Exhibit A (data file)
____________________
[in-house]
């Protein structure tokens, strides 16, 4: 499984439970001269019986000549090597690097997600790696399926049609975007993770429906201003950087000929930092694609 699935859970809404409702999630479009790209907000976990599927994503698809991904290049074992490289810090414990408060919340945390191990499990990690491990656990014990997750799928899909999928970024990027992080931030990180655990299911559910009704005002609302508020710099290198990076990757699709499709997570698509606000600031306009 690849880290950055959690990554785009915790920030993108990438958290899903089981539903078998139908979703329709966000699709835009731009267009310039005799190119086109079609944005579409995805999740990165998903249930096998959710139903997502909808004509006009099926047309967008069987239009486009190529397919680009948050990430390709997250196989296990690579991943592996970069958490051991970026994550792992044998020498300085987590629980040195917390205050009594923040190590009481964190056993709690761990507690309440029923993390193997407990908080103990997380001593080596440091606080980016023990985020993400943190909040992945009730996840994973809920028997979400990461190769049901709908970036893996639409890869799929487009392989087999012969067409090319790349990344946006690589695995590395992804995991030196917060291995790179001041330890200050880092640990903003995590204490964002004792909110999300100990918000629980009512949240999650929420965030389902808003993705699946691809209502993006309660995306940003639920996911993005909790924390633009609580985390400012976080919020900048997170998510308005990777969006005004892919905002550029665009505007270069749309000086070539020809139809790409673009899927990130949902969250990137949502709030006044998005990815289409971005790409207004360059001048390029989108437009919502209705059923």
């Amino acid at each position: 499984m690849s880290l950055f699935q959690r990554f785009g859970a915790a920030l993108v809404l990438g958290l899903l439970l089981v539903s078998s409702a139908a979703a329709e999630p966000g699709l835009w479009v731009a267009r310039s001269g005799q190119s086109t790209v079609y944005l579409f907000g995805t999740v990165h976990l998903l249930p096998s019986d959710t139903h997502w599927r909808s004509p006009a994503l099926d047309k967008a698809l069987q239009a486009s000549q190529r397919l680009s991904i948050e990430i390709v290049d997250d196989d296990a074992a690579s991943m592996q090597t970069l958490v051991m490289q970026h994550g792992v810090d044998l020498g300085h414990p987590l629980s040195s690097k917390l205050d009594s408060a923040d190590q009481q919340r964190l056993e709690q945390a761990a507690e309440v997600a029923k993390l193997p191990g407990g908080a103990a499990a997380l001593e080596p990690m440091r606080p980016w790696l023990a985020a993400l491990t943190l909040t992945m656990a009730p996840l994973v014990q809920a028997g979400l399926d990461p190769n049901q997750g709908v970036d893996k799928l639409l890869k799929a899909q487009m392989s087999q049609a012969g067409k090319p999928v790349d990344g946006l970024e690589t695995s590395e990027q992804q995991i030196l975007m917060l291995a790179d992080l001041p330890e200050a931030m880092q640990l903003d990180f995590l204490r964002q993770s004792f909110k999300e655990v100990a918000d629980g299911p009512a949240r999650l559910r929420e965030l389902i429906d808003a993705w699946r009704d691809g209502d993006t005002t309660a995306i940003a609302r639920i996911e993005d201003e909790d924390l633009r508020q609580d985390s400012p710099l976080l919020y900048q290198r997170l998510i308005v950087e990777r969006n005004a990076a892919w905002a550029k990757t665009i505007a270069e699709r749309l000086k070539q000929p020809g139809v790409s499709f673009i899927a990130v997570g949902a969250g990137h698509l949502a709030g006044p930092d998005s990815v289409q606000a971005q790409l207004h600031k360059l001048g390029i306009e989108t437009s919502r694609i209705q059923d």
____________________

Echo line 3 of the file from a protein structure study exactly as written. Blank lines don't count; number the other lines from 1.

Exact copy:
């Amino acid at each position: 499984m690849s880290l950055f699935q959690r990554f785009g859970a915790a920030l993108v809404l990438g958290l899903l439970l089981v539903s078998s409702a139908a979703a329709e999630p966000g699709l835009w479009v731009a267009r310039s001269g005799q190119s086109t790209v079609y944005l579409f907000g995805t999740v990165h976990l998903l249930p096998s019986d959710t139903h997502w599927r909808s004509p006009a994503l099926d047309k967008a698809l069987q239009a486009s000549q190529r397919l680009s991904i948050e990430i390709v290049d997250d196989d296990a074992a690579s991943m592996q090597t970069l958490v051991m490289q970026h994550g792992v810090d044998l020498g300085h414990p987590l629980s040195s690097k917390l205050d009594s408060a923040d190590q009481q919340r964190l056993e709690q945390a761990a507690e309440v997600a029923k993390l193997p191990g407990g908080a103990a499990a997380l001593e080596p990690m440091r606080p980016w790696l023990a985020a993400l491990t943190l909040t992945m656990a009730p996840l994973v014990q809920a028997g979400l399926d990461p190769n049901q997750g709908v970036d893996k799928l639409l890869k799929a899909q487009m392989s087999q049609a012969g067409k090319p999928v790349d990344g946006l970024e690589t695995s590395e990027q992804q995991i030196l975007m917060l291995a790179d992080l001041p330890e200050a931030m880092q640990l903003d990180f995590l204490r964002q993770s004792f909110k999300e655990v100990a918000d629980g299911p009512a949240r999650l559910r929420e965030l389902i429906d808003a993705w699946r009704d691809g209502d993006t005002t309660a995306i940003a609302r639920i996911e993005d201003e909790d924390l633009r508020q609580d985390s400012p710099l976080l919020y900048q290198r997170l998510i308005v950087e990777r969006n005004a990076a892919w905002a550029k990757t665009i505007a270069e699709r749309l000086k070539q000929p020809g139809v790409s499709f673009i899927a990130v997570g949902a969250g990137h698509l949502a709030g006044p930092d998005s990815v289409q606000a971005q790409l207004h600031k360059l001048g390029i306009e989108t437009s919502r694609i209705q059923d």